- Determine the legal effect of forged and unauthorized indorsements.
- Be familiar with the forged payee imposter exceptions.
- List the indorser's warranties and describe their significance.
- Solve problems involving the transfer of commercial paper.
Demonstrate understanding of the ways parties to commercial paper are discharged of liability.
- Describe the specific defenses available to a party to commercial paper when sued by the holder.
- List the requirements for becoming a holder in due course.
- Explain the rights of a holder through a holder in due course.
- List and explain the limited defenses not available against a holder in due course.
- List and explain the universal defenses available against all holders.
- Describe how the rights of a holder in due course have been limited by the Federal Trade Commission.
Demonstrate an understanding of the types of bankruptcy discharge.
- Distinguish between primary parties and secondary parties.
- Explain why presentment for payment and presentment for acceptance are important.
- Explain the importance of giving notice of dishonor and when such notice is excused.
- List and explain the various methods of discharge.
- Distinguish the discharge of individual parties from the discharge of all parties.
- Describe the procedural steps the holder must follow to collect on commercial paper upon default.
Acquire knowledge of what is included in the concept of real property, the various ways to acquire ownership of real property, and the legal requirements to transfer title to real property.
- List the requirements for the commencement of a voluntary bankruptcy case and an involuntary bankruptcy case.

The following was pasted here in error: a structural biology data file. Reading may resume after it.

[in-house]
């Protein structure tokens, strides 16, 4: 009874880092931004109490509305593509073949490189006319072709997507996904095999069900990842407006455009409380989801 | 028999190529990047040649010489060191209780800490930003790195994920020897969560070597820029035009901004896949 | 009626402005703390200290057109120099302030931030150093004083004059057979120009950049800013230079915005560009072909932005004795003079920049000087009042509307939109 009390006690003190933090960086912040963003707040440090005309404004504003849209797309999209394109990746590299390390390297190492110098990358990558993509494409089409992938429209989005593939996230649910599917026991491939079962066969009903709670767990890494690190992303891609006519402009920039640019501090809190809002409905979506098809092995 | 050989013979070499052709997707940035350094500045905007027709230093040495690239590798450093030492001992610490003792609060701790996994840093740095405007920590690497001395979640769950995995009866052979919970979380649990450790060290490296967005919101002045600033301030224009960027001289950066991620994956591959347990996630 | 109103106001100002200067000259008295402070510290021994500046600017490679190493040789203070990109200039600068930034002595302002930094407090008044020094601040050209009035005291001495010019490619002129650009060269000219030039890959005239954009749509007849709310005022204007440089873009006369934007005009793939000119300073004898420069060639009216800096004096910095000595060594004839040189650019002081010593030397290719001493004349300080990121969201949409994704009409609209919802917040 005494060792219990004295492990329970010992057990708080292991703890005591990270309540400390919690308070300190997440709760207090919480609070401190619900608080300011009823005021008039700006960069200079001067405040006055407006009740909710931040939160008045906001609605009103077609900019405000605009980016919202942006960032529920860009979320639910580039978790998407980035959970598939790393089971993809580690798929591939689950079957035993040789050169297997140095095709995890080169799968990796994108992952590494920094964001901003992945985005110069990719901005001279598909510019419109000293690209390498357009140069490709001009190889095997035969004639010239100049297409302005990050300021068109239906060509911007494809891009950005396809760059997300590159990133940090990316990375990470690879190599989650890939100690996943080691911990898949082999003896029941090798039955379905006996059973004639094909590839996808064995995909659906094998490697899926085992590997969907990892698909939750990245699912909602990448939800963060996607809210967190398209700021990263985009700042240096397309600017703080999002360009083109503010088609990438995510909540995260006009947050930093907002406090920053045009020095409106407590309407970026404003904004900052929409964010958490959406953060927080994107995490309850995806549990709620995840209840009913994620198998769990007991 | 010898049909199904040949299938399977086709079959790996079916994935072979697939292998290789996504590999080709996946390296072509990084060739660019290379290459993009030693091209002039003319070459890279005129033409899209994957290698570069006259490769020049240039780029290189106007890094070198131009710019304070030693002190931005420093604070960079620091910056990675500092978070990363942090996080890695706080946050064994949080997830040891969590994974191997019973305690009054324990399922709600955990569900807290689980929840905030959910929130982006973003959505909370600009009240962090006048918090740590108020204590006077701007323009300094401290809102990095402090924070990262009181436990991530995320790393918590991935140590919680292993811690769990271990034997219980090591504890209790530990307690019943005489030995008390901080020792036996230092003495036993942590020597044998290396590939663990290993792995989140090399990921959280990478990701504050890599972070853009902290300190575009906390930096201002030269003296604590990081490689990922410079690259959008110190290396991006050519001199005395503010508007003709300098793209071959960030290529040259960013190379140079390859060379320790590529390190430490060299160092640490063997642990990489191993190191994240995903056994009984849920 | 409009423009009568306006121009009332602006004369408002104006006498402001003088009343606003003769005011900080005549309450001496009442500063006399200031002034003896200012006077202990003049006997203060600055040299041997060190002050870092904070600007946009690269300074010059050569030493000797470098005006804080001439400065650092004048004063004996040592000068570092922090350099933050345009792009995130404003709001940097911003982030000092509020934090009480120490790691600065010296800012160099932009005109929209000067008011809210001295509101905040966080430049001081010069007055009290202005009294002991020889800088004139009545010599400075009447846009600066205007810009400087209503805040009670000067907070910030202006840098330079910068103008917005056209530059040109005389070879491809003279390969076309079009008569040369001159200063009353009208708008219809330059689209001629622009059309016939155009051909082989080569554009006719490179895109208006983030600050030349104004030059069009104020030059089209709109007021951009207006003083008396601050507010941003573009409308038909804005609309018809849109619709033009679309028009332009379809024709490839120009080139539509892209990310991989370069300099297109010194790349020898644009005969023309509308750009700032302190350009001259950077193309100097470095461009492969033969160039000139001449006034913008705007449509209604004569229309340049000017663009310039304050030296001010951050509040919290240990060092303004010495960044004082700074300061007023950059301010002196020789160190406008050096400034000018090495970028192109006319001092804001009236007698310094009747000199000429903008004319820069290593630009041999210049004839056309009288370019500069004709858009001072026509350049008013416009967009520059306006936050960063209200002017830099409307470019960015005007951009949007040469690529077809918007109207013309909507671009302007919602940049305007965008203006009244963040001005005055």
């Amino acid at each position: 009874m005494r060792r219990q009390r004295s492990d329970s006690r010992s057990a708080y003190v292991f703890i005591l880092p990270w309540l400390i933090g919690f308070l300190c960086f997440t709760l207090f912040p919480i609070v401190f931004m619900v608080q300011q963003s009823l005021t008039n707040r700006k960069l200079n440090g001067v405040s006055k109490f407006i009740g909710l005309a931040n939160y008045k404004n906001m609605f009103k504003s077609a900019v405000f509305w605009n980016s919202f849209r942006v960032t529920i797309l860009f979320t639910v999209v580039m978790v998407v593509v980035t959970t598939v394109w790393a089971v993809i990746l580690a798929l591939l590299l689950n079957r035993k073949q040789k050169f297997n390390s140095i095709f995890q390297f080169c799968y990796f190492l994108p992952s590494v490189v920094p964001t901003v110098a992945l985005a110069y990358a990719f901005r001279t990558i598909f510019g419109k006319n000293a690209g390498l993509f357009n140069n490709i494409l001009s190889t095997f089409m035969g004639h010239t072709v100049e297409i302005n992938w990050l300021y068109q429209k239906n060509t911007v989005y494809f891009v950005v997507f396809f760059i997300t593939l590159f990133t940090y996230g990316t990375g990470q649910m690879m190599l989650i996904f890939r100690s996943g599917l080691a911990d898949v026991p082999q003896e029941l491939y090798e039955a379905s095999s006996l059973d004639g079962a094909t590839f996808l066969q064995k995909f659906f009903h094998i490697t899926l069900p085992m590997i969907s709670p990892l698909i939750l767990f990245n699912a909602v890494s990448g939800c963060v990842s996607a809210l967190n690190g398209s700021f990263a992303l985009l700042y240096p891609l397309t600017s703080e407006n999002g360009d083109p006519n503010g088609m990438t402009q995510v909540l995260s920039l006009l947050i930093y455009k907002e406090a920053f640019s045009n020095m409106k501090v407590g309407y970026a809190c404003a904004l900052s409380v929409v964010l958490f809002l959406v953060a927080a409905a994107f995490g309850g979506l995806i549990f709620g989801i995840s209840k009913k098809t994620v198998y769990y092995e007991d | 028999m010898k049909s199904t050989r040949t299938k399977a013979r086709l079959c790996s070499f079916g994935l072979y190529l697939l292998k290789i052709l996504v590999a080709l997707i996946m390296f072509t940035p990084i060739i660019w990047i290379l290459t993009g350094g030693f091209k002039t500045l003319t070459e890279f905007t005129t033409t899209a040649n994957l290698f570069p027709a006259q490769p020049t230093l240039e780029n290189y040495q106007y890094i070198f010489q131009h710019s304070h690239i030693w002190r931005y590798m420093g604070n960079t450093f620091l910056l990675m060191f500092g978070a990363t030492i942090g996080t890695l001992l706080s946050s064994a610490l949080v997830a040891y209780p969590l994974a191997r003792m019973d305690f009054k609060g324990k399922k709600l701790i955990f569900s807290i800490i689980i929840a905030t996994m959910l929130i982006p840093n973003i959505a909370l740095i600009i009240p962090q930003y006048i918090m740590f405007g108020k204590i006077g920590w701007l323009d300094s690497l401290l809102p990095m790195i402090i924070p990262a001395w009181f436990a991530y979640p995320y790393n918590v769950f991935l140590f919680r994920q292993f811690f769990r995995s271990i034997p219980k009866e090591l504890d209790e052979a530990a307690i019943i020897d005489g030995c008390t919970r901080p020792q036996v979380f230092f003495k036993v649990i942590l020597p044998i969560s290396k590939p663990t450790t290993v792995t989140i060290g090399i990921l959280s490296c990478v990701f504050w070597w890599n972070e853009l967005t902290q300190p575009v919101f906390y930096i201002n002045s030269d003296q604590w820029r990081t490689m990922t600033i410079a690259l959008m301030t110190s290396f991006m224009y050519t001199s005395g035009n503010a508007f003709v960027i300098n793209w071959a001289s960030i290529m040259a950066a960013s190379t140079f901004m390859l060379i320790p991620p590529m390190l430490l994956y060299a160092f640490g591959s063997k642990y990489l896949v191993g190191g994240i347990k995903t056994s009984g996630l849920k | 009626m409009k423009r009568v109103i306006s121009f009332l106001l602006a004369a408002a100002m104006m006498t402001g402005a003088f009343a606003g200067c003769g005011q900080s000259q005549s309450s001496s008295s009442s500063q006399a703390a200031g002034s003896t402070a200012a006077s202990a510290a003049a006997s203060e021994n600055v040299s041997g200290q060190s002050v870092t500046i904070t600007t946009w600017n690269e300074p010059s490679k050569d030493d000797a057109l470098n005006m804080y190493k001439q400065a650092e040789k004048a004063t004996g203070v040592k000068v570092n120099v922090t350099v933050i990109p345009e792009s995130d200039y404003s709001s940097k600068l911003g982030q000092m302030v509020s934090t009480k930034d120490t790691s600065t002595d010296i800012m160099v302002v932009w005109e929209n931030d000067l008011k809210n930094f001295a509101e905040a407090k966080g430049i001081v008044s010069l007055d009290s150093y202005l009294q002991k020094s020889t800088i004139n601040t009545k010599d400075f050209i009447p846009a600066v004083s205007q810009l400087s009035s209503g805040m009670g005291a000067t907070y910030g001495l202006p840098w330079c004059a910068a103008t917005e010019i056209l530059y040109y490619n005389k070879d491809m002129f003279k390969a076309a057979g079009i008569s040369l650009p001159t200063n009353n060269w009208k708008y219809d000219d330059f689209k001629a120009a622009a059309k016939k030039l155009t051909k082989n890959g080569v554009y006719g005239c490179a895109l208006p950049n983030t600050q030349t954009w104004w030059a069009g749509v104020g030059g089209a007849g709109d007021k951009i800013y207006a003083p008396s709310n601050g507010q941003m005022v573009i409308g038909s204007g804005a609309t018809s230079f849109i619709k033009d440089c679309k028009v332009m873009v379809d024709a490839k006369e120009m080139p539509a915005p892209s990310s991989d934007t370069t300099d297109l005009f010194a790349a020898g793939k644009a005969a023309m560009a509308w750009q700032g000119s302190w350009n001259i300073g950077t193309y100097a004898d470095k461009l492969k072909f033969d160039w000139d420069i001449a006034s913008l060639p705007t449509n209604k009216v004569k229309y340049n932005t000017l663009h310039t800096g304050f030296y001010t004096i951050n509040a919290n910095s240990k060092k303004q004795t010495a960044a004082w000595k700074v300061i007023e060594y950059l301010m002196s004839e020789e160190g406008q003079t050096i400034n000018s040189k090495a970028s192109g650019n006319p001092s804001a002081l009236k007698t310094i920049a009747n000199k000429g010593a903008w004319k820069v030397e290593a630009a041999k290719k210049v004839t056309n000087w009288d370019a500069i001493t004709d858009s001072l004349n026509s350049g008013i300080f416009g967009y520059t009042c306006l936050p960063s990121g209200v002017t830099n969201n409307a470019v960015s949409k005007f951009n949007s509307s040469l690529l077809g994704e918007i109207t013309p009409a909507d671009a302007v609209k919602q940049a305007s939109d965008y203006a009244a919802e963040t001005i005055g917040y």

- Describe the rights of the trustee in bankruptcy.
- Explain the procedure for the administration of the debtor's estate.
- List the debtor's duties and exemptions.
- Explain the significance of a discharge in bankruptcy.
- Explain when a business reorganization and an extended time payment plan might be used.
- Describe the procedural requirements for they types of bankruptcy discharge.
- Describe what assets are exempt upon filing for bankruptcy.
Demonstrate an understanding of how lease relationships are created.
- List the kinds of real property.
- Distinguish between liens, licenses, and easements.
- List and illustrate the forms of co-ownership of real property.
- Define a deed and describe its operation.
- Describe and illustrate the warranties of the grantor and the grantee of real estate.
- Describe the characteristics and effect of a mortgage.
Demonstrate knowledge of how a corporation is formed.
- Define a lease and list its essential elements.
- List the ways in which a lease may be terminated.
- List and explain the rights and duties of the parties to a lease.
- Describe the remedies of a landlord for breach by the tenant.
- Describe a landlord's liability for a tenant's and a third person's injuries.
- Define and distinguish between a sublease and an assignment of a lease.
- Describe the rights and duties of the respective parties in a lease relationship.
- Describe who is liable for injury on premises.
- Classify corporations according to nature, state of incorporation, and functions performed.
- State why and when the corporate entity will be ignored.
- List the steps to be taken in forming a corporation.
- Compare corporations de jure, de facto, and by estoppel.
- List and describe the ways in which corporate existence may be terminated.
- Compare consolidations, mergers, and conglomerates.
- Describe the advantages of forming a corporation.